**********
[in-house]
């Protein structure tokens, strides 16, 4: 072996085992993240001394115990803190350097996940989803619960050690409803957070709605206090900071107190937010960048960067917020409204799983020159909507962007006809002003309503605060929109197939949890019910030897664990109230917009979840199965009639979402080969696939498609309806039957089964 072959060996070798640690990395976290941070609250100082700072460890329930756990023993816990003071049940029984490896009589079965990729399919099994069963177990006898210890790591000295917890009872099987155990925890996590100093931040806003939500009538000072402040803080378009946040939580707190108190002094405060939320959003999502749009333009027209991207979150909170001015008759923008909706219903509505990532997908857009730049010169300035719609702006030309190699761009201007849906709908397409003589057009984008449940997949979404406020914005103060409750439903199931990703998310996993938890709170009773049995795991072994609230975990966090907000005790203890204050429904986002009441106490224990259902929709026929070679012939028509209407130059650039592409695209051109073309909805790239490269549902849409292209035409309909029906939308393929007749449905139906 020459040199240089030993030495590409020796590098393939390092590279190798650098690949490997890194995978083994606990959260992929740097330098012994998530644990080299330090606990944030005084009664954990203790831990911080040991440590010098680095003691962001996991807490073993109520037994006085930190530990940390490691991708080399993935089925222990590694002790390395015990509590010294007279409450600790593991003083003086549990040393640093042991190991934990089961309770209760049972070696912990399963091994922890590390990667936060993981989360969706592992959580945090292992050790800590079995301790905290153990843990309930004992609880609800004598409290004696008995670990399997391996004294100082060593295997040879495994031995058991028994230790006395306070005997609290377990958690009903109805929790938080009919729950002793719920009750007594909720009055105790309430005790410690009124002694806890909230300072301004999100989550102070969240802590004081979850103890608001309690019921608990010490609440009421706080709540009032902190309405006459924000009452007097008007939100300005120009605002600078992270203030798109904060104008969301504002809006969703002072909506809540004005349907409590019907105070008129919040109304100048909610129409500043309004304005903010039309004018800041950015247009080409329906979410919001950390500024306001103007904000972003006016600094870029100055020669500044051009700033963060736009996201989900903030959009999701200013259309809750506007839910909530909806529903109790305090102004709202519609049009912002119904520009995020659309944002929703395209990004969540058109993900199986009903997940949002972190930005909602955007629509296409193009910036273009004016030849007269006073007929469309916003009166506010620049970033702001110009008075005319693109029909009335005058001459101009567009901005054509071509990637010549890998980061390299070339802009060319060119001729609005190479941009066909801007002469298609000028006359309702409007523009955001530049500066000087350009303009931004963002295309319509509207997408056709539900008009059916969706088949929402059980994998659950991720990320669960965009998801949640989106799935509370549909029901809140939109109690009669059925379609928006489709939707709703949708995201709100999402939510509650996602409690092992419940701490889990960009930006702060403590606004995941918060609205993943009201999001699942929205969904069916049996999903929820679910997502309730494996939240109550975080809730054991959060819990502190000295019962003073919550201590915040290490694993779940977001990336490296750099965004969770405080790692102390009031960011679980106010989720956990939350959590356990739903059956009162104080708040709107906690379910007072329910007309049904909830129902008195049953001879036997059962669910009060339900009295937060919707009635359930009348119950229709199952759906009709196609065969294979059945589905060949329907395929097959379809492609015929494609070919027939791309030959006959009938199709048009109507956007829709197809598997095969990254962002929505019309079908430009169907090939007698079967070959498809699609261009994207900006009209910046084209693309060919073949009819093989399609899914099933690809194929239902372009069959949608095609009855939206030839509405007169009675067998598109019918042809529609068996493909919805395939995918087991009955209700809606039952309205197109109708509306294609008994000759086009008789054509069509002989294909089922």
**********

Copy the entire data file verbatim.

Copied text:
[in-house]
């Protein structure tokens, strides 16, 4: 072996085992993240001394115990803190350097996940989803619960050690409803957070709605206090900071107190937010960048960067917020409204799983020159909507962007006809002003309503605060929109197939949890019910030897664990109230917009979840199965009639979402080969696939498609309806039957089964 072959060996070798640690990395976290941070609250100082700072460890329930756990023993816990003071049940029984490896009589079965990729399919099994069963177990006898210890790591000295917890009872099987155990925890996590100093931040806003939500009538000072402040803080378009946040939580707190108190002094405060939320959003999502749009333009027209991207979150909170001015008759923008909706219903509505990532997908857009730049010169300035719609702006030309190699761009201007849906709908397409003589057009984008449940997949979404406020914005103060409750439903199931990703998310996993938890709170009773049995795991072994609230975990966090907000005790203890204050429904986002009441106490224990259902929709026929070679012939028509209407130059650039592409695209051109073309909805790239490269549902849409292209035409309909029906939308393929007749449905139906 020459040199240089030993030495590409020796590098393939390092590279190798650098690949490997890194995978083994606990959260992929740097330098012994998530644990080299330090606990944030005084009664954990203790831990911080040991440590010098680095003691962001996991807490073993109520037994006085930190530990940390490691991708080399993935089925222990590694002790390395015990509590010294007279409450600790593991003083003086549990040393640093042991190991934990089961309770209760049972070696912990399963091994922890590390990667936060993981989360969706592992959580945090292992050790800590079995301790905290153990843990309930004992609880609800004598409290004696008995670990399997391996004294100082060593295997040879495994031995058991028994230790006395306070005997609290377990958690009903109805929790938080009919729950002793719920009750007594909720009055105790309430005790410690009124002694806890909230300072301004999100989550102070969240802590004081979850103890608001309690019921608990010490609440009421706080709540009032902190309405006459924000009452007097008007939100300005120009605002600078992270203030798109904060104008969301504002809006969703002072909506809540004005349907409590019907105070008129919040109304100048909610129409500043309004304005903010039309004018800041950015247009080409329906979410919001950390500024306001103007904000972003006016600094870029100055020669500044051009700033963060736009996201989900903030959009999701200013259309809750506007839910909530909806529903109790305090102004709202519609049009912002119904520009995020659309944002929703395209990004969540058109993900199986009903997940949002972190930005909602955007629509296409193009910036273009004016030849007269006073007929469309916003009166506010620049970033702001110009008075005319693109029909009335005058001459101009567009901005054509071509990637010549890998980061390299070339802009060319060119001729609005190479941009066909801007002469298609000028006359309702409007523009955001530049500066000087350009303009931004963002295309319509509207997408056709539900008009059916969706088949929402059980994998659950991720990320669960965009998801949640989106799935509370549909029901809140939109109690009669059925379609928006489709939707709703949708995201709100999402939510509650996602409690092992419940701490889990960009930006702060403590606004995941918060609205993943009201999001699942929205969904069916049996999903929820679910997502309730494996939240109550975080809730054991959060819990502190000295019962003073919550201590915040290490694993779940977001990336490296750099965004969770405080790692102390009031960011679980106010989720956990939350959590356990739903059956009162104080708040709107906690379910007072329910007309049904909830129902008195049953001879036997059962669910009060339900009295937060919707009635359930009348119950229709199952759906009709196609065969294979059945589905060949329907395929097959379809492609015929494609070919027939791309030959006959009938199709048009109507956007829709197809598997095969990254962002929505019309079908430009169907090939007698079967070959498809699609261009994207900006009209910046084209693309060919073949009819093989399609899914099933690809194929239902372009069959949608095609009855939206030839509405007169009675067998598109019918042809529609068996493909919805395939995918087991009955209700809606039952309205197109109708509306294609008994000759086009008789054509069509002989294909089922």